It was the impact of these major disasters, along with the year’s Californian wildfires, that provided the impetus this year for a mobile app project at the American Red Cross, as senior director of information technology Susan Gorecki explained to attendees at this week’s Oracle OpenWorld event in San Francisco.
The magnitude of these events was a real driver for our project. We wanted to improve the efficiency of delivering shelter, food and emergency supplies to those affected by disaster. So we brought together a team of Red Cross partners to look at our execution systems to see how we could improve our processes and do it quickly.
That’s no easy task, however. Disaster relief missions must serve unpredictable needs. While the American Red Cross has five massive distribution centres nationwide, it regularly needs to open smaller, temporary hubs in areas hit by disaster. Local warehouse space needs to be leased and trucks often have to be rented. The work of stocking warehouses, running shelters and transporting supplies, meanwhile, often falls to volunteers, as Gorecki explained.
Volunteers might be deployed in a disaster zone for just two weeks and then you’ll get new people in, so the systems they use need to be really simple to use.
Order to fulfillment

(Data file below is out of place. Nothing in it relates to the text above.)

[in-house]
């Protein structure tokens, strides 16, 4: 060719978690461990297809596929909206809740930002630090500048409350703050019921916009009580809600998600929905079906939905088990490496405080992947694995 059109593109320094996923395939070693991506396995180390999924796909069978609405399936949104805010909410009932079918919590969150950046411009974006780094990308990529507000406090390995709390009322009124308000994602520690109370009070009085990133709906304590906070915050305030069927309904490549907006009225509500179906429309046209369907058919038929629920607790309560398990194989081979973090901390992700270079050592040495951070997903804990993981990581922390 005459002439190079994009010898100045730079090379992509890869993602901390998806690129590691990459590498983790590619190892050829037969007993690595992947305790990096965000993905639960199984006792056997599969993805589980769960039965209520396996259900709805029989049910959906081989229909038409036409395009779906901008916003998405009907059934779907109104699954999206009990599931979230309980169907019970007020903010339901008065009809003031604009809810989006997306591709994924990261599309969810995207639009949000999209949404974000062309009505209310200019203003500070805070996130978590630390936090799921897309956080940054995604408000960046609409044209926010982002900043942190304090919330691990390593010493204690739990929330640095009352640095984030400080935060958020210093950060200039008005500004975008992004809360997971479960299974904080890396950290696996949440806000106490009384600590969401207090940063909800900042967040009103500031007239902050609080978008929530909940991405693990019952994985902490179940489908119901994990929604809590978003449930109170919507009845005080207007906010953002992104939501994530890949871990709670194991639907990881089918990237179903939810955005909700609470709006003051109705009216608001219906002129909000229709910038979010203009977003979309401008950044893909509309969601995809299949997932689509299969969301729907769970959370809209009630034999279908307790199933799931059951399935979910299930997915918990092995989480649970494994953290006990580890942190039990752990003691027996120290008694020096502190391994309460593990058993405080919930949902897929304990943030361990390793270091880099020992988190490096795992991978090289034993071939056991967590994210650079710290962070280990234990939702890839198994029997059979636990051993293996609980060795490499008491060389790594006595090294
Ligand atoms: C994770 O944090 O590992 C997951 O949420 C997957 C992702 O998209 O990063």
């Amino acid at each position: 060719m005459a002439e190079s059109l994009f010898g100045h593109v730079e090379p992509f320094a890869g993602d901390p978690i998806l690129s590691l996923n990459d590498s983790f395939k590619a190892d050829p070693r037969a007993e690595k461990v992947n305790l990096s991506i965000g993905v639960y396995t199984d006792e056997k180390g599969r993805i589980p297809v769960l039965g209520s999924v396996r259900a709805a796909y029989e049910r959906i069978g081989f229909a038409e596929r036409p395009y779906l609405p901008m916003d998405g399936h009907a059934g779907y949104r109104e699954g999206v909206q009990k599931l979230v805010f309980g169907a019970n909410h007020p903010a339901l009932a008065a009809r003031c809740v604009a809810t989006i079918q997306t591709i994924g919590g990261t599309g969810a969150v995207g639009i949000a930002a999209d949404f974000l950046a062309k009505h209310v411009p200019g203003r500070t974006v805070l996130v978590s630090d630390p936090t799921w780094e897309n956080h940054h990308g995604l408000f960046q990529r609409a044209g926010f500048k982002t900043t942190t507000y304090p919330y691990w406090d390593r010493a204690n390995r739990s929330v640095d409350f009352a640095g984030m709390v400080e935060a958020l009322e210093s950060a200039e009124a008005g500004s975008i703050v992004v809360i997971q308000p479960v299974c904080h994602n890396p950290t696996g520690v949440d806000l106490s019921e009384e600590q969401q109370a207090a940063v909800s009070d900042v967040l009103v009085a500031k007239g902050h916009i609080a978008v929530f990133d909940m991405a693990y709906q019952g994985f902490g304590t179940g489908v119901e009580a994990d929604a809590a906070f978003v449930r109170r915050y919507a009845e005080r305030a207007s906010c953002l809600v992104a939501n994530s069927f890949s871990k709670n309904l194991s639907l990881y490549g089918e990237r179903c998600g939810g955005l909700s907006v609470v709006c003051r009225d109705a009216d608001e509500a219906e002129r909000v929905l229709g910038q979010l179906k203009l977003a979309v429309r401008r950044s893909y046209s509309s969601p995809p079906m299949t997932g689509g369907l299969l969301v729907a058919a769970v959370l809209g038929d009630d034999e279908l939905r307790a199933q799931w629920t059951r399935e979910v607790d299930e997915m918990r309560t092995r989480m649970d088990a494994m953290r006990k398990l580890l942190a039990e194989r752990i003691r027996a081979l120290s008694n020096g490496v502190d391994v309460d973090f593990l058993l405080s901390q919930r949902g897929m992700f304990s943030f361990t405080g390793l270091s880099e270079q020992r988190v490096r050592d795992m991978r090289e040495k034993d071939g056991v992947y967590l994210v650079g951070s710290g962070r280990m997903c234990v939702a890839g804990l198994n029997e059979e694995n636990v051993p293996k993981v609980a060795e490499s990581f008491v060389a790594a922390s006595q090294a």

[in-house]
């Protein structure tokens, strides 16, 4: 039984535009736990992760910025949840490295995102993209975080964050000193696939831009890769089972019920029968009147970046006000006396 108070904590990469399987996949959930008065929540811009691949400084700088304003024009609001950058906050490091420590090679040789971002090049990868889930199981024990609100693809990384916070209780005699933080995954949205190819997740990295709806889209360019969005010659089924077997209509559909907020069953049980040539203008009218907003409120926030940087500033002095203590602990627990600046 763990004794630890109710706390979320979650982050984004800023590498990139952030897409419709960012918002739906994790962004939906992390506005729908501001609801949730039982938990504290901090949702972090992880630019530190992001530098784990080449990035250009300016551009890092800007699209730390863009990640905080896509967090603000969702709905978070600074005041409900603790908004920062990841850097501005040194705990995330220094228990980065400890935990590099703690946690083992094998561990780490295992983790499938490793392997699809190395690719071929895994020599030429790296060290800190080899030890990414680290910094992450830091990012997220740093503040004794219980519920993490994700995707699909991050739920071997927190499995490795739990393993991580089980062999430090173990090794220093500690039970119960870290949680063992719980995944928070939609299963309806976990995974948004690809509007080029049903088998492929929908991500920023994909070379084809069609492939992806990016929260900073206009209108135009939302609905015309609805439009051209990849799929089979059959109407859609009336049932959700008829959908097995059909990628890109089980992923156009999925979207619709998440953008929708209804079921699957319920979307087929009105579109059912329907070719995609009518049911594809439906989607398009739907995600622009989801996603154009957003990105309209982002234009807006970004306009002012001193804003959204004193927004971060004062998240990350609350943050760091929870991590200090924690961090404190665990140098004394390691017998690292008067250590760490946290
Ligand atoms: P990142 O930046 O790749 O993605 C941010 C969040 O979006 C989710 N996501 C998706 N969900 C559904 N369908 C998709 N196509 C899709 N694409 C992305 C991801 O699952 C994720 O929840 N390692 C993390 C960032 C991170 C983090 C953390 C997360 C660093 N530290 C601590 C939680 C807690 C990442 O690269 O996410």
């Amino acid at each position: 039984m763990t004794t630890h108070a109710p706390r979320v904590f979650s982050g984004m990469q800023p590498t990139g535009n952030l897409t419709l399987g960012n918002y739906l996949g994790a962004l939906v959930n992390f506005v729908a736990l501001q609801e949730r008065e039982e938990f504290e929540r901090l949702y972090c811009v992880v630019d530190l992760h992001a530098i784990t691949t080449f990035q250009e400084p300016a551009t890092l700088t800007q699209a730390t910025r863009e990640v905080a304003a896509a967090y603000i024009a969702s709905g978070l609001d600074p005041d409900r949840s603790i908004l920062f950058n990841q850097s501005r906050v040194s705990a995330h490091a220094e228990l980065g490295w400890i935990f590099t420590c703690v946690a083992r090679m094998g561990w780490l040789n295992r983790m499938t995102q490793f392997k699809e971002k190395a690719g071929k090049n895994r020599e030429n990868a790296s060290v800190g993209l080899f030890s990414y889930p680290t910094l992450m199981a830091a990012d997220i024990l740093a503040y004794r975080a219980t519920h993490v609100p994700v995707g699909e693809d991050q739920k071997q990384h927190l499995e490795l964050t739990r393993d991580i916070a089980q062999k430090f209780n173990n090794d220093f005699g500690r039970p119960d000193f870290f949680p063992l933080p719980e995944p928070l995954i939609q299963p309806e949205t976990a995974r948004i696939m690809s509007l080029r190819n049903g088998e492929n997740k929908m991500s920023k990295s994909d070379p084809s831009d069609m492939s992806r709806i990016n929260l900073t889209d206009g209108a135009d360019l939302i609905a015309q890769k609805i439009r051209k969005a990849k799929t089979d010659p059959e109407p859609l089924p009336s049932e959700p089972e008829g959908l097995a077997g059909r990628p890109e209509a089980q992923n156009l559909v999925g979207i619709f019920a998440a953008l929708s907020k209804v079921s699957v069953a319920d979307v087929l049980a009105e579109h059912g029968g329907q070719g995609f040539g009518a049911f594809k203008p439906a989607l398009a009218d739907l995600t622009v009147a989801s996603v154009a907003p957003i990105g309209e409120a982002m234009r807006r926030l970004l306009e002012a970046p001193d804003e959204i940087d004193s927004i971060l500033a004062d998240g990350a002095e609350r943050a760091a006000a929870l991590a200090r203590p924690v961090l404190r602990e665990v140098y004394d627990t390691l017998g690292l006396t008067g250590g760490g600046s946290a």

Working with a team from Oracle Consulting, the American Red Cross has developed a mobile app for volunteers working in shelters, enabling them to order supplies and track the progress of these orders through to fulfillment.
This mobile app integrates directly with the organization’s back-end Oracle Ebusiness Suite (EBS) system, as do new web applications for employees based in the American Red Cross’s back office operations, who are responsible for approving and despatching orders. Integration is provided by Oracle Mobile Cloud Service, while authentication of volunteers is provided by Oracle Identity Cloud Service.
In the interests of simplicity, the pared-down app, developed and built in just three days, offers volunteers five basic options, as Gorecki explained. They can select items from a list of available inventory, order those items and then track order status. There’s a received function, that enables them to record the receipt of deliveries, typically by scanning a barcode on packaging. Finally, there’s an offline option - an important capability when connectivity is lacking. Says Gorecki:
So if I’m a volunteer setting up a shelter, I have everything I need to get up and running quickly without needing extensive software training just to order basic items.
The American Red Cross is now looking to roll out the mobile app this year. As well as shelters, Gorecki believes that it could also be rolled out to emergency kitchens and temporary distribution sites in future. Recently, the organization had the opportunity to pilot the app in Columbia, South Carolina when Hurricane Florence hit the region in September. As Gorecki reported:
It was a very useful and valuable experience to pilot the system live, on the ground, working alongside the business and volunteers to figure out what their current processes look like and how the mobile app could make a positive contribution.
This deployment provided valuable feedback, she says, as well as validation that the mobile app will be ready for action when fresh disasters strike.